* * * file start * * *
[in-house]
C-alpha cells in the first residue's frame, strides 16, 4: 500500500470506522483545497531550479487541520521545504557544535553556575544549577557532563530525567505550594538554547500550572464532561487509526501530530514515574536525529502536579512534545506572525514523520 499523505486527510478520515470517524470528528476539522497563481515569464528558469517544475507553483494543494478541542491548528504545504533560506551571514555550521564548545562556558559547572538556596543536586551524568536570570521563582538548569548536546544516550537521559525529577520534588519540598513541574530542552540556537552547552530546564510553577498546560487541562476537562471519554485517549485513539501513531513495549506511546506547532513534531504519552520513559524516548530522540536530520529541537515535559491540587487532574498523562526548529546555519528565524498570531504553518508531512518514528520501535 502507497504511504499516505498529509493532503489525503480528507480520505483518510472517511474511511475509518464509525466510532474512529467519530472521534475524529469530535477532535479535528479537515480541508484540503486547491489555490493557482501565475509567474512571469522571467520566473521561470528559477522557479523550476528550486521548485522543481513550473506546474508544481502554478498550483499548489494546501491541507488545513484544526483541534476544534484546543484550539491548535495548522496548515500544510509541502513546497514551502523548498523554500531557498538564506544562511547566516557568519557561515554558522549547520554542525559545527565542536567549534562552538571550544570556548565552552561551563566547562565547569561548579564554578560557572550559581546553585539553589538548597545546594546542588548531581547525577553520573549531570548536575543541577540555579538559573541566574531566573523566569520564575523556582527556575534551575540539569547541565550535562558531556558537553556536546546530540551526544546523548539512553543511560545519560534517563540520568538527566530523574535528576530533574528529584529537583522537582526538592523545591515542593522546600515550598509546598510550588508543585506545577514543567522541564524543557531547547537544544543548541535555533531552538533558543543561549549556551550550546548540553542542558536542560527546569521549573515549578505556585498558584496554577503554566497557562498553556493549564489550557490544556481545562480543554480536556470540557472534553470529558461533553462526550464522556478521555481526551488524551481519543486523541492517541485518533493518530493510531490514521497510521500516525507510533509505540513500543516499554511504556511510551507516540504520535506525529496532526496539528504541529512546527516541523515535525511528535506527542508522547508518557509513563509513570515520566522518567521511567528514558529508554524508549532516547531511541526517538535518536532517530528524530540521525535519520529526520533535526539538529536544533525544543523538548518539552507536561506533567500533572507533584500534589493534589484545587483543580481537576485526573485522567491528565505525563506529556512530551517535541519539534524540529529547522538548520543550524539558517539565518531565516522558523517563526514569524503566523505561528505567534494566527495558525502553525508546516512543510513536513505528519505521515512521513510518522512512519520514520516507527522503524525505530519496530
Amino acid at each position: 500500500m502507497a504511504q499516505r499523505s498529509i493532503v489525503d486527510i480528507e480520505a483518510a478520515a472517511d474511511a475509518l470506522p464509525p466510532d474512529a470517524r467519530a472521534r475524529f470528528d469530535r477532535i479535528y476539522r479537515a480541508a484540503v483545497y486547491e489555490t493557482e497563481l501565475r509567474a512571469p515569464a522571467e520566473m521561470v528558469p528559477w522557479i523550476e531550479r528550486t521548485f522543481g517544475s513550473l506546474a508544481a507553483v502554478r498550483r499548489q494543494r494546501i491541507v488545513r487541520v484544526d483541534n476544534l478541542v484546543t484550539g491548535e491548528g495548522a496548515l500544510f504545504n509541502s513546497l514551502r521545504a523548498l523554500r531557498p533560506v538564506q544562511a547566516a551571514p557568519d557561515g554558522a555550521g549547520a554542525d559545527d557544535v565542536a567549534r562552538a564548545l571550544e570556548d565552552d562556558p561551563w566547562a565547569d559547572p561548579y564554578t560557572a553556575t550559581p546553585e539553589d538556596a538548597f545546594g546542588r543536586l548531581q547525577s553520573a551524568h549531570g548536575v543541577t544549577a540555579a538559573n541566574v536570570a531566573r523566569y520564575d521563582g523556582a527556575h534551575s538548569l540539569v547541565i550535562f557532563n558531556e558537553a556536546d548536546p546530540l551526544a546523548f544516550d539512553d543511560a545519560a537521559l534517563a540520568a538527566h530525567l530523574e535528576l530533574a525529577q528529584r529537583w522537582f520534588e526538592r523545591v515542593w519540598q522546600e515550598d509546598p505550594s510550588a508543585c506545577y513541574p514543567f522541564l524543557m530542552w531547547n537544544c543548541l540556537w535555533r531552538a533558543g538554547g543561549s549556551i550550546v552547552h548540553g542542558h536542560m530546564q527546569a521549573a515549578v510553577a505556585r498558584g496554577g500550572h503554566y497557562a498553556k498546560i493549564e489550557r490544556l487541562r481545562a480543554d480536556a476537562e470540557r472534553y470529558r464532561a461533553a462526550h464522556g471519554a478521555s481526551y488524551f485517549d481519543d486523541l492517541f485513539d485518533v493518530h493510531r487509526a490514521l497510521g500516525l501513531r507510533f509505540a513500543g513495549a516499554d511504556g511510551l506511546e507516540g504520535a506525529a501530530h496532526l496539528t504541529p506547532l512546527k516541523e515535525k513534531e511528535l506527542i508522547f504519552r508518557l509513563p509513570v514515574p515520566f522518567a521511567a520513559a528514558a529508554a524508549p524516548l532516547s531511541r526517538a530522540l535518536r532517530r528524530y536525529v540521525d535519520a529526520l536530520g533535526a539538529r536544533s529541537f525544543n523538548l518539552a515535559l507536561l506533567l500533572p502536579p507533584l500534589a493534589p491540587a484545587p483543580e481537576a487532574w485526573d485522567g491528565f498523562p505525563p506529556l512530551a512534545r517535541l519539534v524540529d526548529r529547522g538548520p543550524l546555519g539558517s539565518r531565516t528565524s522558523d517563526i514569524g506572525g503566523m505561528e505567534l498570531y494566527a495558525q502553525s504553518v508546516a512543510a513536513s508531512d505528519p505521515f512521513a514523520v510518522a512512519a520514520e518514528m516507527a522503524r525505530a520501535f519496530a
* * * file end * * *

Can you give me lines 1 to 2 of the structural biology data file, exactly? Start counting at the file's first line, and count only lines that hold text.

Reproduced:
[in-house]
C-alpha cells in the first residue's frame, strides 16, 4: 500500500470506522483545497531550479487541520521545504557544535553556575544549577557532563530525567505550594538554547500550572464532561487509526501530530514515574536525529502536579512534545506572525514523520 499523505486527510478520515470517524470528528476539522497563481515569464528558469517544475507553483494543494478541542491548528504545504533560506551571514555550521564548545562556558559547572538556596543536586551524568536570570521563582538548569548536546544516550537521559525529577520534588519540598513541574530542552540556537552547552530546564510553577498546560487541562476537562471519554485517549485513539501513531513495549506511546506547532513534531504519552520513559524516548530522540536530520529541537515535559491540587487532574498523562526548529546555519528565524498570531504553518508531512518514528520501535 502507497504511504499516505498529509493532503489525503480528507480520505483518510472517511474511511475509518464509525466510532474512529467519530472521534475524529469530535477532535479535528479537515480541508484540503486547491489555490493557482501565475509567474512571469522571467520566473521561470528559477522557479523550476528550486521548485522543481513550473506546474508544481502554478498550483499548489494546501491541507488545513484544526483541534476544534484546543484550539491548535495548522496548515500544510509541502513546497514551502523548498523554500531557498538564506544562511547566516557568519557561515554558522549547520554542525559545527565542536567549534562552538571550544570556548565552552561551563566547562565547569561548579564554578560557572550559581546553585539553589538548597545546594546542588548531581547525577553520573549531570548536575543541577540555579538559573541566574531566573523566569520564575523556582527556575534551575540539569547541565550535562558531556558537553556536546546530540551526544546523548539512553543511560545519560534517563540520568538527566530523574535528576530533574528529584529537583522537582526538592523545591515542593522546600515550598509546598510550588508543585506545577514543567522541564524543557531547547537544544543548541535555533531552538533558543543561549549556551550550546548540553542542558536542560527546569521549573515549578505556585498558584496554577503554566497557562498553556493549564489550557490544556481545562480543554480536556470540557472534553470529558461533553462526550464522556478521555481526551488524551481519543486523541492517541485518533493518530493510531490514521497510521500516525507510533509505540513500543516499554511504556511510551507516540504520535506525529496532526496539528504541529512546527516541523515535525511528535506527542508522547508518557509513563509513570515520566522518567521511567528514558529508554524508549532516547531511541526517538535518536532517530528524530540521525535519520529526520533535526539538529536544533525544543523538548518539552507536561506533567500533572507533584500534589493534589484545587483543580481537576485526573485522567491528565505525563506529556512530551517535541519539534524540529529547522538548520543550524539558517539565518531565516522558523517563526514569524503566523505561528505567534494566527495558525502553525508546516512543510513536513505528519505521515512521513510518522512512519520514520516507527522503524525505530519496530